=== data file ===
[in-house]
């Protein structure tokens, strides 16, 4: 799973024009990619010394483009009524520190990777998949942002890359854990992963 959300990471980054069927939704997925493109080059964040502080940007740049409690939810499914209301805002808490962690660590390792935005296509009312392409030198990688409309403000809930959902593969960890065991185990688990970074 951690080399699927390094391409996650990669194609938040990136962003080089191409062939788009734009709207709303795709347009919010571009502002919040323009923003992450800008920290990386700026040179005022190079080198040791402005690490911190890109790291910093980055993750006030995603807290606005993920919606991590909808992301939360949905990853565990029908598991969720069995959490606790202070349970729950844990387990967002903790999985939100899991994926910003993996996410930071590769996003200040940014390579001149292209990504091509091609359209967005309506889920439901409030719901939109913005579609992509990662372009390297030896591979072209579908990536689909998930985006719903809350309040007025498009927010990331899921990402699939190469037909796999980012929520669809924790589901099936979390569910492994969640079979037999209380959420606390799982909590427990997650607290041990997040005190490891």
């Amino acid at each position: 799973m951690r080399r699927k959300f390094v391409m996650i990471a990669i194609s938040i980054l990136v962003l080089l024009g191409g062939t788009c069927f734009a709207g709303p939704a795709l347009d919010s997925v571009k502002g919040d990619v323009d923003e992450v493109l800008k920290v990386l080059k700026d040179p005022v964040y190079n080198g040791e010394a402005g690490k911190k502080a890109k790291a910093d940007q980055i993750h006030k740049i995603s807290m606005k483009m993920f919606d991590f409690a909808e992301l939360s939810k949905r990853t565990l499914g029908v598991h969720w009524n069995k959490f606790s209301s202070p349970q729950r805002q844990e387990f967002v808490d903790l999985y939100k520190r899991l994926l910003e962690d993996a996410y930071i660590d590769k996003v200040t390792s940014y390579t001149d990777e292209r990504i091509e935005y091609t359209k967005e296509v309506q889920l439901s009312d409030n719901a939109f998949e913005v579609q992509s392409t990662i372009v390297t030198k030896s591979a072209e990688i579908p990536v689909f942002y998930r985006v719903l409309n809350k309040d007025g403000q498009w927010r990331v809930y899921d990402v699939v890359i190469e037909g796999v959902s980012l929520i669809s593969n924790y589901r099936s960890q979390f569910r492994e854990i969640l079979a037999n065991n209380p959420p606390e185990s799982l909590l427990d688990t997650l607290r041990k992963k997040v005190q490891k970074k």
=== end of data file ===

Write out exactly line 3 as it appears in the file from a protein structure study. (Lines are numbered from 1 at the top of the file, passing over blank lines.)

């Amino acid at each position: 799973m951690r080399r699927k959300f390094v391409m996650i990471a990669i194609s938040i980054l990136v962003l080089l024009g191409g062939t788009c069927f734009a709207g709303p939704a795709l347009d919010s997925v571009k502002g919040d990619v323009d923003e992450v493109l800008k920290v990386l080059k700026d040179p005022v964040y190079n080198g040791e010394a402005g690490k911190k502080a890109k790291a910093d940007q980055i993750h006030k740049i995603s807290m606005k483009m993920f919606d991590f409690a909808e992301l939360s939810k949905r990853t565990l499914g029908v598991h969720w009524n069995k959490f606790s209301s202070p349970q729950r805002q844990e387990f967002v808490d903790l999985y939100k520190r899991l994926l910003e962690d993996a996410y930071i660590d590769k996003v200040t390792s940014y390579t001149d990777e292209r990504i091509e935005y091609t359209k967005e296509v309506q889920l439901s009312d409030n719901a939109f998949e913005v579609q992509s392409t990662i372009v390297t030198k030896s591979a072209e990688i579908p990536v689909f942002y998930r985006v719903l409309n809350k309040d007025g403000q498009w927010r990331v809930y899921d990402v699939v890359i190469e037909g796999v959902s980012l929520i669809s593969n924790y589901r099936s960890q979390f569910r492994e854990i969640l079979a037999n065991n209380p959420p606390e185990s799982l909590l427990d688990t997650l607290r041990k992963k997040v005190q490891k970074k």